TecEco Cements

As transport costs rise sustainable cement that can utilise local, low impact low wastes and that use less CO2 or preferably sequester the gas will be required for Gaia Engineering.

The research development and deployment of TecEco cements are the major focus of TecEco's activities. We are proceeding slowly but surely to bring these exciting new technologies to the world.

More detail is throughout the web site. A good place to start is Definitions and Short Simple Exlanations under the main menu, followed by our newsletters. If you are at all technical try some of the presentations and papers.

The TecEco Cement System

TecEco cements include in their formulation reactive magnesia[1], a hydraulic cement such as Portland cement and usually a pozzolan. The Portlandite released during the curing of the Portland cement component is consumed by the pozzolan (if present) to produce more calcium silicate hydrate, a strength giving mineral. With Eco-Cements in porous substrates the magnesia also carbonates.

When magnesia is substituted for OPC the first noticeable affect is an improvement in the rheology; blocks go through block machines with fewer failures, mortars spread more easily and stick better, concretes are easier to place. There are several reasons for this. Principal amongst them are the fineness of the reactive magnesia[1] which affects particle packing and lubrication and the high surface charge density of the magnesium ion in solution which attracts layers of orientated water molecules.

Hydration Shelling (one layer only shown) around the Strongly Charged Magnesium Ion

Water is consumed by the hydrating brucite reducing shrinkage[2], and decreasing the voids paste ratio increasing strength. A higher short term pH may also contribute to more affective pozzolanic and other silicification reactions. More wastes can be included however mainly because of the lower long term pH and drier internal environment as significant amounts of water are converted to solid during the hydration of magnesia to form brucite hydrates.

Strength Development in Tec-Cement Concretes

It is thought that the brucite hydrates provide water later on for more complete hysration of other hydraulic cement components such as PC and this may be why the strength development is more staight line

TecEco Tec-cements generally contain around 10% MgO for maximum strength and a little more for zero shrinkage and are more sustainable because they require less cement for the same strength (measured at 180 not 28 days) and because they are more durable and because potentially magnesia will take less energy to make. In concretes made using them, as for ordinary PC concretes, carbonation only proceeds to a relatively shallow depth as the formation of magnesium carbonates also results in greater density and the blockage of pores, which impedes further absorption of CO2 into the cement.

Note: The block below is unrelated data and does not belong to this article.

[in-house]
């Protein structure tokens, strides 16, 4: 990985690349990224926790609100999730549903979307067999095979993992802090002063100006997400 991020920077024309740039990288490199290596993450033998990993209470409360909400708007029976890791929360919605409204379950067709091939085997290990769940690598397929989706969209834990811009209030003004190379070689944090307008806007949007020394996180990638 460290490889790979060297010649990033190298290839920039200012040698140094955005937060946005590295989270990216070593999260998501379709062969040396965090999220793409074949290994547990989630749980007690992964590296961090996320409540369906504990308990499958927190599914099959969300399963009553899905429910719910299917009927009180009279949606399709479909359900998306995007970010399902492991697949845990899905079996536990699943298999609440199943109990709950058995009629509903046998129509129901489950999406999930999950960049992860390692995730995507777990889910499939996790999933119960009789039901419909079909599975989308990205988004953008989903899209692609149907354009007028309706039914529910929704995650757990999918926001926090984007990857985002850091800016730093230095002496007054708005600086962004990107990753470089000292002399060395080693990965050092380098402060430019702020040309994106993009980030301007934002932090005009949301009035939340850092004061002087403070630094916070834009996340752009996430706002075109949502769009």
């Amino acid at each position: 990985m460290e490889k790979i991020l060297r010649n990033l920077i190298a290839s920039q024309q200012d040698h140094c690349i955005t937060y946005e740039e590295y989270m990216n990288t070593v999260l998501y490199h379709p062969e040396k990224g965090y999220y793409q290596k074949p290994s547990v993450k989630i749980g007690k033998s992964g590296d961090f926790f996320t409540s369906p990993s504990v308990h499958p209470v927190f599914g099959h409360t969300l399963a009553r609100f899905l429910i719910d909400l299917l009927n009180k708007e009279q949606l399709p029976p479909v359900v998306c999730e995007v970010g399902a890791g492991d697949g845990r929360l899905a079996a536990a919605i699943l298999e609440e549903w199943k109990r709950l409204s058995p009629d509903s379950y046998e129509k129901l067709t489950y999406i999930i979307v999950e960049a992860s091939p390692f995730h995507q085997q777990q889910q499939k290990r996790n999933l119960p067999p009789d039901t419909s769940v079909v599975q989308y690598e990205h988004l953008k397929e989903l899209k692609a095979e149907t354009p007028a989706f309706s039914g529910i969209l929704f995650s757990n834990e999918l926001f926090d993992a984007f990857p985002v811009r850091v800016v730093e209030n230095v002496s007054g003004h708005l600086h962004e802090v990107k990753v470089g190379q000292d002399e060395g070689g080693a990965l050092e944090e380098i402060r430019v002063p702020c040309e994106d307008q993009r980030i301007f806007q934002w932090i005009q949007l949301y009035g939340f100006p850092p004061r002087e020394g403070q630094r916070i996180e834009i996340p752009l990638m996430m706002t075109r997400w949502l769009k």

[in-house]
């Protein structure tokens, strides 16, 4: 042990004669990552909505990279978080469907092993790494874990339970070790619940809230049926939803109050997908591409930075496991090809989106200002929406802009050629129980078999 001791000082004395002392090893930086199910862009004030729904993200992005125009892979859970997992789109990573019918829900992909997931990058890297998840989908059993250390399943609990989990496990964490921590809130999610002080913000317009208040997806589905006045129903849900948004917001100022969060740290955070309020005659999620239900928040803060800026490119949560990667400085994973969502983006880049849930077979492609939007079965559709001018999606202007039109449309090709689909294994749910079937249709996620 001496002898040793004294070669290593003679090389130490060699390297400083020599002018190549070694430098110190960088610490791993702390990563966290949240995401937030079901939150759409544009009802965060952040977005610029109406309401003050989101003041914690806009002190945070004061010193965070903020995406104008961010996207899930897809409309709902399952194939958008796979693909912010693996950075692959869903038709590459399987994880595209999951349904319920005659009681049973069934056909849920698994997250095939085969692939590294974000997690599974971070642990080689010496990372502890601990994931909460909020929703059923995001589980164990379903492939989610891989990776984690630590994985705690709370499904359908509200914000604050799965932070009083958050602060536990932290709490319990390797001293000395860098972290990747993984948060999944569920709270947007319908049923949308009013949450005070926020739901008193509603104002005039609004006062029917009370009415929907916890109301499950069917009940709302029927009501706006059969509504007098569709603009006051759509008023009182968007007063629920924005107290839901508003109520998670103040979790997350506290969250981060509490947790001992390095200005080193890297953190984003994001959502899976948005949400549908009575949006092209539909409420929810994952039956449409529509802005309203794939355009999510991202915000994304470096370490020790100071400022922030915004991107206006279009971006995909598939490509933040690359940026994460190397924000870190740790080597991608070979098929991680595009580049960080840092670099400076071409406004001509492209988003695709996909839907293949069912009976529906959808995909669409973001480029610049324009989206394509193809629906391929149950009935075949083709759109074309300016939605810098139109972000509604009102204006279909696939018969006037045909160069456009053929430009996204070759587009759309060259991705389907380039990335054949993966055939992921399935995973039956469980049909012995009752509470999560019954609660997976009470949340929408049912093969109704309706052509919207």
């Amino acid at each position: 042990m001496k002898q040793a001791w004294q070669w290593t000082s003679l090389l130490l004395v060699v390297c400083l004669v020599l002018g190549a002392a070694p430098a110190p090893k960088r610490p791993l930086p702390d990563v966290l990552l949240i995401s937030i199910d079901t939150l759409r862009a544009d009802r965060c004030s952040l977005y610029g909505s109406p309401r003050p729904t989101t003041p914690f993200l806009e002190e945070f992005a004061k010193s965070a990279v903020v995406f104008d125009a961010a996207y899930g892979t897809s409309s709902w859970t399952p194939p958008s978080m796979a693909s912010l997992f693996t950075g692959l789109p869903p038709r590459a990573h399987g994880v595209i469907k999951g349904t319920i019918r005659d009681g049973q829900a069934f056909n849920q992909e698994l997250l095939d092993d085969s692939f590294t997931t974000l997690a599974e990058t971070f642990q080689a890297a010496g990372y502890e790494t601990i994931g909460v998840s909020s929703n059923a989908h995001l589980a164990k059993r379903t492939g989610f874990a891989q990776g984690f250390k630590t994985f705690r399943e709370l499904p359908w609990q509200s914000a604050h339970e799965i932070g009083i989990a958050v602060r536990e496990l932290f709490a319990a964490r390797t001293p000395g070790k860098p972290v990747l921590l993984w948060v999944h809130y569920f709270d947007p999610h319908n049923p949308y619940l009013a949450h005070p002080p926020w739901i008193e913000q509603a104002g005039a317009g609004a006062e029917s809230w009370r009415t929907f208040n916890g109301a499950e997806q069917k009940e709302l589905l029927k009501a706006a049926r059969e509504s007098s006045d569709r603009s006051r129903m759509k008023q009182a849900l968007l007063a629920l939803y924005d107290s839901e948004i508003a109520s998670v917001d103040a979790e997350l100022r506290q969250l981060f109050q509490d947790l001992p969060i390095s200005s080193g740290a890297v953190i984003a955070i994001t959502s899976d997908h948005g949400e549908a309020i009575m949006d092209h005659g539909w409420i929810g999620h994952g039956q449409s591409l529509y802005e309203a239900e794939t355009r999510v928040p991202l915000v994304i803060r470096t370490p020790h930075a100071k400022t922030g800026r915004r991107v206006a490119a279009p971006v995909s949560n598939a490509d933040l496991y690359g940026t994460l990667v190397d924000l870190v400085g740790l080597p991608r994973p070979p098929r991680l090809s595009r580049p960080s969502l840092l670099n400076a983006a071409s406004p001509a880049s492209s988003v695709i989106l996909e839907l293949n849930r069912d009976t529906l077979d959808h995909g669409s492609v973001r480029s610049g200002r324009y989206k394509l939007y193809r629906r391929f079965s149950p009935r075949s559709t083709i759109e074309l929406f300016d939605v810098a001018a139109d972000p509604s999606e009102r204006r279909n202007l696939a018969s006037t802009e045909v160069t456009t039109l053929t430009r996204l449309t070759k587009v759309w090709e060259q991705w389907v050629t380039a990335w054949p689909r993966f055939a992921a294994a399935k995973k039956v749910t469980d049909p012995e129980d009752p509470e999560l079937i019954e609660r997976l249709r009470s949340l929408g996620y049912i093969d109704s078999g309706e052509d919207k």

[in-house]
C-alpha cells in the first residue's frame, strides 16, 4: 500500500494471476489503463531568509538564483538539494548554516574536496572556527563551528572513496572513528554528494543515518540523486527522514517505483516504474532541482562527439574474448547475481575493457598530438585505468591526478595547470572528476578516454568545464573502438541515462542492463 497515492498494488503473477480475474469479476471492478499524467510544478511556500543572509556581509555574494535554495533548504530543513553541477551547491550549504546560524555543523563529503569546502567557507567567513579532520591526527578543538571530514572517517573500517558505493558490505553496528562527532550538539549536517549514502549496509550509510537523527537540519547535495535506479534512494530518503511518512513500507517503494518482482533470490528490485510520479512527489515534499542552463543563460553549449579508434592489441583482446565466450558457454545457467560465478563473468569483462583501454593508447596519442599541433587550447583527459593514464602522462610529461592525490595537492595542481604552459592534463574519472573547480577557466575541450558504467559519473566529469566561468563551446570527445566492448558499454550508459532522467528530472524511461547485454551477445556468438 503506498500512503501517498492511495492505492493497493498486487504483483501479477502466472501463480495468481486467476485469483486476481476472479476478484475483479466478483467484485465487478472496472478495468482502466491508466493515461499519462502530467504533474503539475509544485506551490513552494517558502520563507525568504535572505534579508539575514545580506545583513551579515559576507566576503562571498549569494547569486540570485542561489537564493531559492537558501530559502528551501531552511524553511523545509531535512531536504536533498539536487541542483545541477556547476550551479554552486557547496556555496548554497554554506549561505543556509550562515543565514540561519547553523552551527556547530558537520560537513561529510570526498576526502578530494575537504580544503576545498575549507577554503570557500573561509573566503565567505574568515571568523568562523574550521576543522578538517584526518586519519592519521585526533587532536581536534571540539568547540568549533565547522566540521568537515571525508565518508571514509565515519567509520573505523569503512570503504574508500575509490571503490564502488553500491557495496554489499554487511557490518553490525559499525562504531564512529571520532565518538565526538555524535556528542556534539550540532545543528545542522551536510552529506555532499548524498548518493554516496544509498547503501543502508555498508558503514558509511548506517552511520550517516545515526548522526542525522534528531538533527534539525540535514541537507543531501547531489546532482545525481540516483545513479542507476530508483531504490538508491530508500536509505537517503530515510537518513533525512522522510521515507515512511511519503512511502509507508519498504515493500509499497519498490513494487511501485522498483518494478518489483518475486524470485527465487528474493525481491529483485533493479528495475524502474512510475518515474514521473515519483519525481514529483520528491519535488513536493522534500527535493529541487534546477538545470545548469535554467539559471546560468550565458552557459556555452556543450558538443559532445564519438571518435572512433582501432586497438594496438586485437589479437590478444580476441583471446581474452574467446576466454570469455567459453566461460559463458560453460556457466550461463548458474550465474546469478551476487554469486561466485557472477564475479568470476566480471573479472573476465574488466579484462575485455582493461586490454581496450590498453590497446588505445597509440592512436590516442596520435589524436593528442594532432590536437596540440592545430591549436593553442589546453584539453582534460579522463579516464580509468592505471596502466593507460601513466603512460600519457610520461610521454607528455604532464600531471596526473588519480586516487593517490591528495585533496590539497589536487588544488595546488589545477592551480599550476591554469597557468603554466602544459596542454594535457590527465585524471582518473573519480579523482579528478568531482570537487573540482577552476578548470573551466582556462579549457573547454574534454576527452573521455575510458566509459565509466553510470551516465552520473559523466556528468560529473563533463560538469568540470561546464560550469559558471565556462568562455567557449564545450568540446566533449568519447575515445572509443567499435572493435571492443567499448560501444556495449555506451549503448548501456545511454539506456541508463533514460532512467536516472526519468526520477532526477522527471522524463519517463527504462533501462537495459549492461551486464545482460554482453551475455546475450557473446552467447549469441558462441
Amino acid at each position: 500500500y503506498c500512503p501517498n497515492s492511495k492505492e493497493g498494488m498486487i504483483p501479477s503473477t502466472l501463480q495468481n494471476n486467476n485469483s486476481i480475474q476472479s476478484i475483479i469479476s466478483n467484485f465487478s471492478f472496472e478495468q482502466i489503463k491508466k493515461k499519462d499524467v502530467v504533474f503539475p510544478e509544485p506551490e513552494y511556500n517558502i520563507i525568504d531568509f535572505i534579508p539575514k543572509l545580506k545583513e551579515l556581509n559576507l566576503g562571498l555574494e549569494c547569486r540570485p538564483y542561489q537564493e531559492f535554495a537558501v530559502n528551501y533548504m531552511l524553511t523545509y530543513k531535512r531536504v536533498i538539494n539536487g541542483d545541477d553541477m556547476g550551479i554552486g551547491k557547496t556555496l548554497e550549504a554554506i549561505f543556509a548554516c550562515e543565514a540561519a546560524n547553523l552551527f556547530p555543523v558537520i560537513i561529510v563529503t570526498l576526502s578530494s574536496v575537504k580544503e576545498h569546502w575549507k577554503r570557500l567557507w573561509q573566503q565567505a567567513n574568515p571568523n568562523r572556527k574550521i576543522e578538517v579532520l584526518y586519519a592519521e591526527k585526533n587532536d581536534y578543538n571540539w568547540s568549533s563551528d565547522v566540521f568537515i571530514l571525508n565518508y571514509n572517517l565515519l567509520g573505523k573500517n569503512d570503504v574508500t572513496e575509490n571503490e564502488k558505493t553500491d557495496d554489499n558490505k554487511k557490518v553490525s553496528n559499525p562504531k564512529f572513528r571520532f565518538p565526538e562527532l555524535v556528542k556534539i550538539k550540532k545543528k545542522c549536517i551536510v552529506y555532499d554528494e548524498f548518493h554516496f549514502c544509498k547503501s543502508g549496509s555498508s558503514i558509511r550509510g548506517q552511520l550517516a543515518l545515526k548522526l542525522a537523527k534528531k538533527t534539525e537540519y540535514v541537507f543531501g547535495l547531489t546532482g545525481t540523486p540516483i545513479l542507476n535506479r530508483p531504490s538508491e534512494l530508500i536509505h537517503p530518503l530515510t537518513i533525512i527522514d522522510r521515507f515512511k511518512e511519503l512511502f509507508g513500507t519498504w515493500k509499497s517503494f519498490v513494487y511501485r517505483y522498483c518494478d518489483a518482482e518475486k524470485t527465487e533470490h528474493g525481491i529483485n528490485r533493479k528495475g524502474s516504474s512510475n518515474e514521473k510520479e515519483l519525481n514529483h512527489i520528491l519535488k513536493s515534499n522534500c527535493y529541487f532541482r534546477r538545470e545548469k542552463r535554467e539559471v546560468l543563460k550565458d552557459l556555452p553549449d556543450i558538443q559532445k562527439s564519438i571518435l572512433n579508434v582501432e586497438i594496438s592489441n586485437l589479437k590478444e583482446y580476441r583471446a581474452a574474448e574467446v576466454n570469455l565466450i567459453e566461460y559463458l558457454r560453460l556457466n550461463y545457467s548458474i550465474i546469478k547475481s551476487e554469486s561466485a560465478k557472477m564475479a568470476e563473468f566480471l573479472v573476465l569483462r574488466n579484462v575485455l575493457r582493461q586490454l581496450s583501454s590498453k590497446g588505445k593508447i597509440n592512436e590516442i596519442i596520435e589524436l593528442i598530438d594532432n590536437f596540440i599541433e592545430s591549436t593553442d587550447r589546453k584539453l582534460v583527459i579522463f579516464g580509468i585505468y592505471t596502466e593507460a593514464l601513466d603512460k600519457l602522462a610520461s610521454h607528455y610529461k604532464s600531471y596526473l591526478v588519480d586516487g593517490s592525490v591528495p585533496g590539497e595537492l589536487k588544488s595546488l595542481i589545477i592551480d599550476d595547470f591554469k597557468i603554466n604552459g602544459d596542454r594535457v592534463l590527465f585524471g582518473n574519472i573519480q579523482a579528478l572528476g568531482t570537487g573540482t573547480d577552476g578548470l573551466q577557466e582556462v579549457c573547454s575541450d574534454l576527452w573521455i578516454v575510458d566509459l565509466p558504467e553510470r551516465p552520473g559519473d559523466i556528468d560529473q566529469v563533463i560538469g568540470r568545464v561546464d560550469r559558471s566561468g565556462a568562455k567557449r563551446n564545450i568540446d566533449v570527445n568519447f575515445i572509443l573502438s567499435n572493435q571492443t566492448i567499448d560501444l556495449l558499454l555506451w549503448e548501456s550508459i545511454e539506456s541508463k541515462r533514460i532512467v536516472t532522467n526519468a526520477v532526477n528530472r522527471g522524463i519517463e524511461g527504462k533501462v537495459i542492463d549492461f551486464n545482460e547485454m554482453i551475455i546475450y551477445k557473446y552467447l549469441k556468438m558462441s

The internal environment is also different as the equilibrium pH controlled by brucite and CSH is much lower, reducing internal alkali realted reaction problems but still sufficiently high to maintain the passive oxide layer around steel rebar deep in the substrate. Durability is improved mainly because of the pore filling affect, lower pH, lower solubility of Brucite compared to Portlandite and drier conditions the hydration of magnesia having consumed much of the water.

In the presence of carbon dioxide and moisture inside an Eco-Cement block, mortar or render that is sufficiently porous brucite (Mg(OH)2 carbonates forming hydrated magnesium carbonates such as nesquehonite and lansfordite and possibly an amorphous phase at room temperatures. Although theories abound it is thought that there is a gradual desiccation of lansfordite whereby nesquehonite and eventually magnesite may be formed. Significantly, both magnesium and calcium appear to carbonate more readily in porous concretes made using TecEco Eco-Cements containing magnesia than in concretes containing only Portland cement (PC) as the binder or PC and lime.

As stated by Fred Pearce in the article on Eco-Cements that was published in the New Scientist magazine (Pearce 2002) “There is a way to make our city streets as green as the Amazon Forest. Almost every aspect of the built environment from bridges to factories to tower blocks, and from roads to sea walls, could be turned into structures that soak up carbon dioxide – the main greenhouse gas behind global warming. All we need to do is change the way we make cement.”

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[1] Reactive magnesia (rMgO) is also variously known as caustic calcined magnesia, caustic magnesia or CCM. The temperature of firing has a greater influence on reactivity than grind size as excess energy goes into lattice energy.

[2] Shrinkage is actually a probably a lot more complex - see TecEco newsletter 58